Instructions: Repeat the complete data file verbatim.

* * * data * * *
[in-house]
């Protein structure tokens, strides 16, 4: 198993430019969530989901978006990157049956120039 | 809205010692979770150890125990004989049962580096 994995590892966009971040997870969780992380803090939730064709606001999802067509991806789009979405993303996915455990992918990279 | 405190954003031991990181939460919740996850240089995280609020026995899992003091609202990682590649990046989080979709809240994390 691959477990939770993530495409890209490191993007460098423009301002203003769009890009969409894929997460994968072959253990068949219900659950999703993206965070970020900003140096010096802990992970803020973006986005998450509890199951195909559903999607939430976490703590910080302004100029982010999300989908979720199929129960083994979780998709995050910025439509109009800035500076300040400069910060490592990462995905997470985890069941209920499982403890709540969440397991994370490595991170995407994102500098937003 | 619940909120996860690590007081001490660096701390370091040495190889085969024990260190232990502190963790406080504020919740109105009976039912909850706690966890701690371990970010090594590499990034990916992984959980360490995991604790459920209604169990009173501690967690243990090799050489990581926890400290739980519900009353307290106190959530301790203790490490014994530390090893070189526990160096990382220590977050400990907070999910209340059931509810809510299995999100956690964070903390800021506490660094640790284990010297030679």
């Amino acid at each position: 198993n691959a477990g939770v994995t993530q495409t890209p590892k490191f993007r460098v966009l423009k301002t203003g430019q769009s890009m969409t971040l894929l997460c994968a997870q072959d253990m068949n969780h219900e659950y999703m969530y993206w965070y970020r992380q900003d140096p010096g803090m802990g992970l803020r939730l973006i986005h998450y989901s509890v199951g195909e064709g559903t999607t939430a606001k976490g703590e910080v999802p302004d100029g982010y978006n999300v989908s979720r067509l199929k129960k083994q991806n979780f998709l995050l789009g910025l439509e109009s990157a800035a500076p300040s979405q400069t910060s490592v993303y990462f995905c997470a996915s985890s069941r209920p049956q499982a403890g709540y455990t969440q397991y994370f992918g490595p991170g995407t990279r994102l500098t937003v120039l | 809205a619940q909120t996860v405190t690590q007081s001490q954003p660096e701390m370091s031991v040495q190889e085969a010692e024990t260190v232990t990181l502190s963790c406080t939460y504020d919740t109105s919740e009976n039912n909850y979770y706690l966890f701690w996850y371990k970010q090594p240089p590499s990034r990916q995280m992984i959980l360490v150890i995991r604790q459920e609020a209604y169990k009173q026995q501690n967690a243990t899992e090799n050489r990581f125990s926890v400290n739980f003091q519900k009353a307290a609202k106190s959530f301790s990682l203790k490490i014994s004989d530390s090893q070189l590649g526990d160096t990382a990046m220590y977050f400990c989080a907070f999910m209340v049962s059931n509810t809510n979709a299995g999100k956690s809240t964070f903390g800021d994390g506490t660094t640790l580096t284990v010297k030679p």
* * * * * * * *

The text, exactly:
[in-house]
């Protein structure tokens, strides 16, 4: 198993430019969530989901978006990157049956120039 | 809205010692979770150890125990004989049962580096 994995590892966009971040997870969780992380803090939730064709606001999802067509991806789009979405993303996915455990992918990279 | 405190954003031991990181939460919740996850240089995280609020026995899992003091609202990682590649990046989080979709809240994390 691959477990939770993530495409890209490191993007460098423009301002203003769009890009969409894929997460994968072959253990068949219900659950999703993206965070970020900003140096010096802990992970803020973006986005998450509890199951195909559903999607939430976490703590910080302004100029982010999300989908979720199929129960083994979780998709995050910025439509109009800035500076300040400069910060490592990462995905997470985890069941209920499982403890709540969440397991994370490595991170995407994102500098937003 | 619940909120996860690590007081001490660096701390370091040495190889085969024990260190232990502190963790406080504020919740109105009976039912909850706690966890701690371990970010090594590499990034990916992984959980360490995991604790459920209604169990009173501690967690243990090799050489990581926890400290739980519900009353307290106190959530301790203790490490014994530390090893070189526990160096990382220590977050400990907070999910209340059931509810809510299995999100956690964070903390800021506490660094640790284990010297030679």
């Amino acid at each position: 198993n691959a477990g939770v994995t993530q495409t890209p590892k490191f993007r460098v966009l423009k301002t203003g430019q769009s890009m969409t971040l894929l997460c994968a997870q072959d253990m068949n969780h219900e659950y999703m969530y993206w965070y970020r992380q900003d140096p010096g803090m802990g992970l803020r939730l973006i986005h998450y989901s509890v199951g195909e064709g559903t999607t939430a606001k976490g703590e910080v999802p302004d100029g982010y978006n999300v989908s979720r067509l199929k129960k083994q991806n979780f998709l995050l789009g910025l439509e109009s990157a800035a500076p300040s979405q400069t910060s490592v993303y990462f995905c997470a996915s985890s069941r209920p049956q499982a403890g709540y455990t969440q397991y994370f992918g490595p991170g995407t990279r994102l500098t937003v120039l | 809205a619940q909120t996860v405190t690590q007081s001490q954003p660096e701390m370091s031991v040495q190889e085969a010692e024990t260190v232990t990181l502190s963790c406080t939460y504020d919740t109105s919740e009976n039912n909850y979770y706690l966890f701690w996850y371990k970010q090594p240089p590499s990034r990916q995280m992984i959980l360490v150890i995991r604790q459920e609020a209604y169990k009173q026995q501690n967690a243990t899992e090799n050489r990581f125990s926890v400290n739980f003091q519900k009353a307290a609202k106190s959530f301790s990682l203790k490490i014994s004989d530390s090893q070189l590649g526990d160096t990382a990046m220590y977050f400990c989080a907070f999910m209340v049962s059931n509810t809510n979709a299995g999100k956690s809240t964070f903390g800021d994390g506490t660094t640790l580096t284990v010297k030679p």